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Is the individual mandate in the healthcare reform legal?

20 Jun

The biggest issue facing the federal government as it reforms healthcare is the individual mandate.  The courts have upheld the federal government has the power to regulate the buying and selling of products and services, but does the federal government have the power to regulate inactivity, not buying of health insurance?  Many cases have been filed in the courts with mixed results.  Ultimately the Supreme Court of the United States will have to decide if the individual mandate is in line with previous rulings or they will set the precedent of expanding the power of the federal government.

 

The Supreme Court has ruled several times stretching Congress’ power in regulating commerce.  In McCullogh v. Maryland (1819), the Supreme Court ruled the Congress has “implied powers.”  This was ruling allowed the Congress to write laws that were necessary and proper to carry out the enumerated powers as well as the implied powers. In Gibbons v. Ogden (1824), the Supreme Court ruled “commerce as all commercial intercourse-all business dealings…the commerce power of the national government could be exercised in state jurisdictions.” (American Government & Politics Today, 2010-2011, Schmidt, p.54).

 

Based upon these precedents the case  Liberty University v. Geithner(2010) was dismissed by US District Judge Norman Moon.  “Judge Moon said the health-care reform law fits “well within Congress’ authority under the Commerce Clause.” (Warren Richey, Christian Science Monitor (2010, December, 1), Health-care reform law is constitutional, federal judge rules, CSMonitor.com)  As to the individual mandate clause and more specifically to the “inactivity” argument Judge Moon states “by choosing to forgo insurance, plaintiffs are making an economic decision to try to pay for health care services later, out of pocket, rather than now, through the purchase of insurance,” (Warren Richey, Christian Science Monitor (2010, December, 1), Health-care reform law is constitutional, federal judge rules, CSMonitor.com).  Thus he upheld the individual mandate.

 

U.S. District Court Judge Christopher Conner ruled in Goudy-Bachman et al v. United States Department of Health and Human Services et al.(2011) the individual mandate was unconstitutional.  He said “The [individual mandate] provision of the [Affordable Care Act] exceeds Congress’s authority under the Commerce Clause.” (Joyce Frieden, MedPage Today (September 13, 2011), Court: Individual Mandate “Unconstitutional”, MedPageToday.com).  The Judge addressed the “inactivity” in this way. “…because it requires people to buy something ahead of time that they may or may not need in the future. “Congress cannot require individuals … who are not currently seeking or receiving services in the healthcare market to purchase health insurance in order to stabilize the health insurance market,” he wrote. “Congress cannot mandate or regulate in anticipation of conduct that may or may not occur in the future.” (Joyce Frieden, MedPage Today (September 13, 2011),  Court: Individual Mandate “Unconstitutional”, MedPageToday.com).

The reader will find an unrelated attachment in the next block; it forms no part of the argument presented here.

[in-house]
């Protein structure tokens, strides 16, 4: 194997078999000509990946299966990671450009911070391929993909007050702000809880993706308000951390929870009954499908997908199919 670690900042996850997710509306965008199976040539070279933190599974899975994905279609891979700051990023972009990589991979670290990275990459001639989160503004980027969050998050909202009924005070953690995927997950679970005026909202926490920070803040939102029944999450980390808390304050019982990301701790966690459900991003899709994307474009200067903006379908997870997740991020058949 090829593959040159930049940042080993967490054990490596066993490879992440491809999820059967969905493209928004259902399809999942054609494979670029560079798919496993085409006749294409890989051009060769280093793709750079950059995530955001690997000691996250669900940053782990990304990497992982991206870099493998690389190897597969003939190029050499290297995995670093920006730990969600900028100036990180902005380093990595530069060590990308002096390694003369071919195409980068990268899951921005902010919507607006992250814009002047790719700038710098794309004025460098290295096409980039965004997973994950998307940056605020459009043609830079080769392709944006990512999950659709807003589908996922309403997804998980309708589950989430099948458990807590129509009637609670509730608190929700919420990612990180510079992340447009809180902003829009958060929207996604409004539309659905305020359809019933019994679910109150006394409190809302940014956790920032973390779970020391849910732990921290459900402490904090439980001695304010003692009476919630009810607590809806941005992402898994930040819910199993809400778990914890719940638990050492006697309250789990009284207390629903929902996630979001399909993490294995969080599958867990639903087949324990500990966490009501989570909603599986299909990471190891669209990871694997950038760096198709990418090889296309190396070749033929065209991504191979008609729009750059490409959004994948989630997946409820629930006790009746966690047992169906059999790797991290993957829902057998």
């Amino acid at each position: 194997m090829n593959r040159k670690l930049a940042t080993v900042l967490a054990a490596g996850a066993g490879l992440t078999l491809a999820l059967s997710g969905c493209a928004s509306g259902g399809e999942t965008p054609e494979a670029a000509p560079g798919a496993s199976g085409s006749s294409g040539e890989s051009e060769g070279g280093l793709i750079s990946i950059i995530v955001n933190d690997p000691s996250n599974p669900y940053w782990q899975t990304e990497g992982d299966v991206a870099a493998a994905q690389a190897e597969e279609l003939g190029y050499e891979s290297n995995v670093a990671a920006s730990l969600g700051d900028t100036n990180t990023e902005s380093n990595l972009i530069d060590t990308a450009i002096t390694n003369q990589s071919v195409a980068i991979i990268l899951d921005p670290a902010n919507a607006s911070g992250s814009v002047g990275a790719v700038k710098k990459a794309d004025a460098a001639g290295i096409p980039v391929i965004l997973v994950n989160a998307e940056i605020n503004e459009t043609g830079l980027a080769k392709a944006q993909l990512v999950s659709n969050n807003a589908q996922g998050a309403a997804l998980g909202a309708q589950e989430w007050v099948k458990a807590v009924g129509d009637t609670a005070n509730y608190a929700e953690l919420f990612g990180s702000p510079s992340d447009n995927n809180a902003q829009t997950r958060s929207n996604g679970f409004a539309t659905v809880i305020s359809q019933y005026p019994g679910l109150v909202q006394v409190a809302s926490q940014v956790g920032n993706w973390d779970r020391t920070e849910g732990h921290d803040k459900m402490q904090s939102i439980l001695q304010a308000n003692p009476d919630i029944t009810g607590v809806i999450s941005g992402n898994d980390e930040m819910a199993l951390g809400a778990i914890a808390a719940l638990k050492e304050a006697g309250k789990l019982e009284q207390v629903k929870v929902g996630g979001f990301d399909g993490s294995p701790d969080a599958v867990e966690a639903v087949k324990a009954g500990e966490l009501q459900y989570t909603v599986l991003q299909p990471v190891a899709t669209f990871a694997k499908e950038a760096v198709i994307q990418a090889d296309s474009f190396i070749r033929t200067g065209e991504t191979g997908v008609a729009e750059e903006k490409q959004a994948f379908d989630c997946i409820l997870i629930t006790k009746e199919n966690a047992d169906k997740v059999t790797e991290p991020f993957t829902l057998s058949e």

The biggest issue facing the Healthcare Reform is the individual mandate and the interpretation of is inactivity.  Meaning does inactivity imply activity at a later date?  The Supreme Court will have the final say in the matter.

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Trying to legislate obesity? Really?

31 May

I just read New York City is trying to ban large sugary drinks.  They are proposing that any establishment that receives a letter grade from the Health Dept. will not be able to serve any sugary beverage larger than 16 oz.  The reason is obesity is a major problem and according to Dr. Tom Farley, of the NY Health Dept., sugary drinks are a “major contributor” to the obesity rates.  How can you even dream this kind of law up?  Do you really think you can regulate obesity through the legislature?

First all I am considered obese.  I have lost a lot weight, but I am still obese.  I struggle to continue to lose weight.  I would love to have a magic pill that would melt away the excess pounds.  That magic pill is not realistic and neither is banning large sugary drinks.  Did anyone in the Health Dept. read in American History about the time they banned alcohol?  How well did that work out?  Oh, how about our 30 year plus “War on Drugs.”  It certainly didn’t stop that problem did it.

Get real!  There is no way this ban is going to do anything except make a lot of lawyers rich.  People are still going to get their MEGA LARGE sugar drink somewhere.  Restaurants are going to lose out on revenue.  Well maybe not.  Instead of ordering the 32 oz. drink, I will order two16oz. drinks.  Whew, that gets me what I want and skirts the law at the same time.

Gee, do I really need to go about this.  New York leaders, let your people decide to go large or not!  If you ban large soda’s you are definitely treading on the Declaration of Independence’s guarantee of the pursuit of Happiness.